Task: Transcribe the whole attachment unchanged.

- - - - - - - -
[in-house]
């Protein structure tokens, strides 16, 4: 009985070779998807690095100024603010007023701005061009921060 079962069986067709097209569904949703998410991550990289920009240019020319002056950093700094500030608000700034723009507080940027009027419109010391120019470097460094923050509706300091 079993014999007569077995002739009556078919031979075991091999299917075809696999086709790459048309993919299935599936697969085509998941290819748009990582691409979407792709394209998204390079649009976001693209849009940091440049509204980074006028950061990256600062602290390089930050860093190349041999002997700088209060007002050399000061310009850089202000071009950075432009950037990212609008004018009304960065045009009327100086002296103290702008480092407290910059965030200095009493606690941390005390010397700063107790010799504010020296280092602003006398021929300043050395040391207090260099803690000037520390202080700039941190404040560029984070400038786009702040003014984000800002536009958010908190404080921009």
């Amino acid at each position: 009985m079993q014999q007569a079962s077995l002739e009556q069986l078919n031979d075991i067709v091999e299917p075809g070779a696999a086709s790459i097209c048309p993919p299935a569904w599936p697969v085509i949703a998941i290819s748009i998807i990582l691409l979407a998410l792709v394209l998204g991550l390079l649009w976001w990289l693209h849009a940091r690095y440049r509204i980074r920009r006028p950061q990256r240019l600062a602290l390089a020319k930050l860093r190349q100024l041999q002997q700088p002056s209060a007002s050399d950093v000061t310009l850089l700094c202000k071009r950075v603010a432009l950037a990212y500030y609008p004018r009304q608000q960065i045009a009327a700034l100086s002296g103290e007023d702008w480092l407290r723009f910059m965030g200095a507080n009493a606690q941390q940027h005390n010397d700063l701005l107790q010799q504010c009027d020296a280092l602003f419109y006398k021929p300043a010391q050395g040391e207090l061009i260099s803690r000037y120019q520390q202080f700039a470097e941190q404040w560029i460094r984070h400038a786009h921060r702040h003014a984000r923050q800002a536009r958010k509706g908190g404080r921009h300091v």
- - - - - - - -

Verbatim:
[in-house]
């Protein structure tokens, strides 16, 4: 009985070779998807690095100024603010007023701005061009921060 079962069986067709097209569904949703998410991550990289920009240019020319002056950093700094500030608000700034723009507080940027009027419109010391120019470097460094923050509706300091 079993014999007569077995002739009556078919031979075991091999299917075809696999086709790459048309993919299935599936697969085509998941290819748009990582691409979407792709394209998204390079649009976001693209849009940091440049509204980074006028950061990256600062602290390089930050860093190349041999002997700088209060007002050399000061310009850089202000071009950075432009950037990212609008004018009304960065045009009327100086002296103290702008480092407290910059965030200095009493606690941390005390010397700063107790010799504010020296280092602003006398021929300043050395040391207090260099803690000037520390202080700039941190404040560029984070400038786009702040003014984000800002536009958010908190404080921009």
């Amino acid at each position: 009985m079993q014999q007569a079962s077995l002739e009556q069986l078919n031979d075991i067709v091999e299917p075809g070779a696999a086709s790459i097209c048309p993919p299935a569904w599936p697969v085509i949703a998941i290819s748009i998807i990582l691409l979407a998410l792709v394209l998204g991550l390079l649009w976001w990289l693209h849009a940091r690095y440049r509204i980074r920009r006028p950061q990256r240019l600062a602290l390089a020319k930050l860093r190349q100024l041999q002997q700088p002056s209060a007002s050399d950093v000061t310009l850089l700094c202000k071009r950075v603010a432009l950037a990212y500030y609008p004018r009304q608000q960065i045009a009327a700034l100086s002296g103290e007023d702008w480092l407290r723009f910059m965030g200095a507080n009493a606690q941390q940027h005390n010397d700063l701005l107790q010799q504010c009027d020296a280092l602003f419109y006398k021929p300043a010391q050395g040391e207090l061009i260099s803690r000037y120019q520390q202080f700039a470097e941190q404040w560029i460094r984070h400038a786009h921060r702040h003014a984000r923050q800002a536009r958010k509706g908190g404080r921009h300091v």